UNFAIR CONTRACT TERMS AND WARRANTY AUDITS – LIMITATIONS AND OPPORTUNITIES

Protections for consumers against unfair contract terms (UCTs) in standard form contracts were first introduced into the ACL in July 2010.

The extension of these protections to standard form small businesses contracts came more than six years later, in November 2016, along with a Government commitment to review this extension within two years of the extension. In accordance with its commitment, a discussion paper was released in November 2018 with the purpose of seeking feedback from stakeholders on the impact of extending protections and whether the objective set for original reform has been met. The Australian Automotive Dealer Association (AADA) responded to the discussion paper supporting the review, but noted some of the key limitations of UCTs for Dealers. The extension of UCT legislation to small business contracts has been a positive change for many; however, its limited scope has sidelined Dealers from making any use of this protection.

Several distributors include UCTs in their warranty policy documents which require Dealers to conform to strict process requirements. Failure to comply with these strict requirements is often enough justification to claw back warranty payments due to Dealers. For example, some warranty policy documents require strict adherence to the following:

  1. Dealers must take a digital photo of a vehicle part replaced under warranty.
  2. Dealers must have a warranty repair order signed by the service manager.
  3. Dealers must have entered clocking on and off times when conducting warranty repairs.

The inclusion of warranty policy terms with the onerous requirements mentioned above would likely be deemed unfair. The warranty policy terms place an unbalanced burden on Dealers to conform to the stringent requirements of the distributors and also place all the risk of an express manufacturer warranty on Dealers when product issues are the responsibility of the distributor and manufacturer. The warranty policy terms are unreasonable and unnecessary for protecting the distributor’s legitimate interests, as Dealers can have proof of the validity of their warranty claim and yet can still have their warranty payments clawed back. Furthermore, the warranty policy terms cause financial detriment to Dealers, as they are forced to cover the expense of the warranty repairs themselves.

Under current legislation, most Dealer agreements are effectively excluded for not meeting the definition of ‘small business contract’ and this leaves Dealers unprotected and vulnerable to exploitation by distributors.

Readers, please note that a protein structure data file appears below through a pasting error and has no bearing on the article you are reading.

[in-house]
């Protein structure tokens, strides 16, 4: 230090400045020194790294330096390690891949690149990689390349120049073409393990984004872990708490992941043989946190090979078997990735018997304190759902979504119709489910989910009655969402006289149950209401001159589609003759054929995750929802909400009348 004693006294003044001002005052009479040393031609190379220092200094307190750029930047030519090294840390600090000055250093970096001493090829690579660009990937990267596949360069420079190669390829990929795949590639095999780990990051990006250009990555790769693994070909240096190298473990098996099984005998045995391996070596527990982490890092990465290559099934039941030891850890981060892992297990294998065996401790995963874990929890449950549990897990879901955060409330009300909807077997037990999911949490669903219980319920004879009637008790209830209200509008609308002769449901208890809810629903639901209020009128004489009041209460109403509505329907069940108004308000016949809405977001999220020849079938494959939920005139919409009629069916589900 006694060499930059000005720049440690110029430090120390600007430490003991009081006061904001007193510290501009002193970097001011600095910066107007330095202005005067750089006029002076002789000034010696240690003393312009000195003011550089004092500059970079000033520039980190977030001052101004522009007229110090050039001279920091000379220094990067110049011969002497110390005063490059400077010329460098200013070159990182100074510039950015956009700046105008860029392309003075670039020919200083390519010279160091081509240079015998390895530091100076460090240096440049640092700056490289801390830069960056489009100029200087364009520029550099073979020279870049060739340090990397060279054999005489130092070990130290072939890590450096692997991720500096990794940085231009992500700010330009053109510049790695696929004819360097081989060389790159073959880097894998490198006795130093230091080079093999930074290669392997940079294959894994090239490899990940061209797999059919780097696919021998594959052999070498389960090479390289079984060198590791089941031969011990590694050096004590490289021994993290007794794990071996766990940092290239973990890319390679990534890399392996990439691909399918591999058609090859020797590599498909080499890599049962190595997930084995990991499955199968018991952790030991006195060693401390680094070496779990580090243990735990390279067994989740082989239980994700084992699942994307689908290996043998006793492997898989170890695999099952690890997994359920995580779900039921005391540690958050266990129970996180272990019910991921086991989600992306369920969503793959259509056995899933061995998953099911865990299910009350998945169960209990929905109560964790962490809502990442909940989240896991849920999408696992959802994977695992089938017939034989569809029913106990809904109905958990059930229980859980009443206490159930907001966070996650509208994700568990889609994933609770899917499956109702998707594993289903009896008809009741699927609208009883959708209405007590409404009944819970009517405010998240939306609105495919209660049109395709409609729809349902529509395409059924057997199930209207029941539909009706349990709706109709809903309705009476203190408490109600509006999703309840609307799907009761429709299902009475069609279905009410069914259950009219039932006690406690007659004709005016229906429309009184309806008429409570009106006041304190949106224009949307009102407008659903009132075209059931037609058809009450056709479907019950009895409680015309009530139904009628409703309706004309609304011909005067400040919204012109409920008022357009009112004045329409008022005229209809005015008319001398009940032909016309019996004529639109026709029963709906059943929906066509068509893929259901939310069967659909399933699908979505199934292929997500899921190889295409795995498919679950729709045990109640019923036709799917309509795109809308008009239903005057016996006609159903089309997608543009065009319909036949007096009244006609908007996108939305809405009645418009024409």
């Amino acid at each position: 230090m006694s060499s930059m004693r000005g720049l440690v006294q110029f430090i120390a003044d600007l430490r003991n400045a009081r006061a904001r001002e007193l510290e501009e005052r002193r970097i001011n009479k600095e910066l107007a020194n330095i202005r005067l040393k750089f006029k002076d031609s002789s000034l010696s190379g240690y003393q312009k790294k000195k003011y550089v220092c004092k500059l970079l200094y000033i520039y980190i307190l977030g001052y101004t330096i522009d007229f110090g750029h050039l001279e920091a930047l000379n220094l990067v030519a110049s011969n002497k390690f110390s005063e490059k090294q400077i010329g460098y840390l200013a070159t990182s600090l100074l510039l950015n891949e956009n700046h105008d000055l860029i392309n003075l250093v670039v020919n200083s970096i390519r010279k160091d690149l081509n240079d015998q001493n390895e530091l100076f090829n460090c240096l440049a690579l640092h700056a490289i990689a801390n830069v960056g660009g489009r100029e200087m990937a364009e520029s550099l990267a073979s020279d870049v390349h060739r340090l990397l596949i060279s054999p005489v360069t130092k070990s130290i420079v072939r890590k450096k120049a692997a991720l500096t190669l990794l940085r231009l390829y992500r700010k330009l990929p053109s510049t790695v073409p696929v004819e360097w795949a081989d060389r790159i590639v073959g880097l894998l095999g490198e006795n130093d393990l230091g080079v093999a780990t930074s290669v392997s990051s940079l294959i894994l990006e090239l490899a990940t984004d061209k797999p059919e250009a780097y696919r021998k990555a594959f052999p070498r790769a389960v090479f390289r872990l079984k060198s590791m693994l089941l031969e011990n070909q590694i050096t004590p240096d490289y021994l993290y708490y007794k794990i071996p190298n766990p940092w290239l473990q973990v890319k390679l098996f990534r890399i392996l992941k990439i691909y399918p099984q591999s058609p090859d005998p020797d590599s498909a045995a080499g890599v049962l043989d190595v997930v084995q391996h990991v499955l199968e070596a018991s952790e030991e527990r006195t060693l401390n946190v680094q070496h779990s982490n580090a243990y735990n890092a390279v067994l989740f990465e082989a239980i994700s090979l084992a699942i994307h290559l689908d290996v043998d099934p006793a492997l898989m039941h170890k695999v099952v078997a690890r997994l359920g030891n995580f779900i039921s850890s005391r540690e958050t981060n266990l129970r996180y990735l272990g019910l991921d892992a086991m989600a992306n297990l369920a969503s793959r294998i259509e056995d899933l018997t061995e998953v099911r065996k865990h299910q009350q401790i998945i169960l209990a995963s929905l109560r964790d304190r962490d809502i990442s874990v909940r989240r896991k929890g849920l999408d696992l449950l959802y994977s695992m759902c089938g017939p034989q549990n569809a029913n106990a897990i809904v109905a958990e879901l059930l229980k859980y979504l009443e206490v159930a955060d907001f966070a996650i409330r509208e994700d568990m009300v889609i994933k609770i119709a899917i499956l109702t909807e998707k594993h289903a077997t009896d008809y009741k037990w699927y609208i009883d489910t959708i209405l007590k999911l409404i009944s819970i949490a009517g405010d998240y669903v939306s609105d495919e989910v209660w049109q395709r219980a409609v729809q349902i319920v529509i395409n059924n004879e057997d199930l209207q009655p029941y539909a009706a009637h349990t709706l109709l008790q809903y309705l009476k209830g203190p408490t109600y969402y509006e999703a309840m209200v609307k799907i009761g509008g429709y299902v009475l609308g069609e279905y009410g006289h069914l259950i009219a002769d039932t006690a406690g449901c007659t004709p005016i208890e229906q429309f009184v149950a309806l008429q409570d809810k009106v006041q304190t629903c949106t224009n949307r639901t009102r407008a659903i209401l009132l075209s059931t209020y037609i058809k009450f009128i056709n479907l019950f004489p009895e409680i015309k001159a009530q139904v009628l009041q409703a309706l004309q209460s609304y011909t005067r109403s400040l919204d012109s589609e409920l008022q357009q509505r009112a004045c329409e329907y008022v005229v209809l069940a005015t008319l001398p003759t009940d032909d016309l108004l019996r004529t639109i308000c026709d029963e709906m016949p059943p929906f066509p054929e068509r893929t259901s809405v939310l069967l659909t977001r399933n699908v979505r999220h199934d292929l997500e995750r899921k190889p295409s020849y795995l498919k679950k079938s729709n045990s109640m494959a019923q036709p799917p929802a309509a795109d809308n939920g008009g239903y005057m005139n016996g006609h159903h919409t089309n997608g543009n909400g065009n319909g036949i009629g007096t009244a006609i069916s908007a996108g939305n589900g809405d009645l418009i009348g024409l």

A contract is a small business contract if:

(a) the contract is for a supply of goods or services, or a sale or grant of an interest in land; and
(b) at the time the contract is entered into, at least one party to the contract is a business that employs fewer than 20 persons; and
(c) either of the following applies:

(i) the upfront price payable under the contract does not exceed $300,000;
(ii) the contract has a duration of more than 12 months and the upfront price payable under the contract does not exceed $1,000,000.

A dealer agreement between a Dealer and distributor usually fails to meet parts (b) of the legislation. Most dealers employ far more than 20 employees. Failure to meet the requirements of a small business contract means that Dealers are not protected from UCTs in the ACL.

There are, however, two possible solutions that could assist Dealers. The first is the existence of the Motor Dealers and Repairers Act NSW and, more specifically, s142 of this Act, which contains the UCTs legislation from the ACL. This protects Dealers in NSW; however, Dealers outside NSW do not benefit from the protection. A second solution is for Dealers to restructure their businesses so that they are able to meet the legislative requirement in the ACL of having fewer than 20 employees.

The purpose of UCT legislation is to protect from entering into standard form contracts vulnerable parties who lack the skills, resources, time and bargaining power to negotiate for their contractual interests. Extending these protections to small businesses came out of the recognition that small businesses can often be just as vulnerable as consumers when entering into contractual relationships with large organisations. Dealers, just like small businesses and consumers, have the same, if not more, vulnerabilities when entering into contractual relations with distributors.

An improved and more inclusive legislation should focus on including all franchise agreements. This would be more aligned with the stated aims of UCT legislation to protect vulnerable parties in large standard form contracts. The advantage of legislating to include all franchisees is that it recognises the true source of the problem which is inequality in size and power between contracting parties. Current legislation is attempting to deal with this issue in a piecemeal way by slowly and inefficiently expanding the coverage of UCT laws.

For further information,
contact Vinesh George on 0404 077 078
or email vinesh@vsgeorge.com.au

 

Vinesh George
Company Secretary and Legal Counsel, AADA | Principal,
VS George Lawyers

Leave a Reply

Your email address will not be published.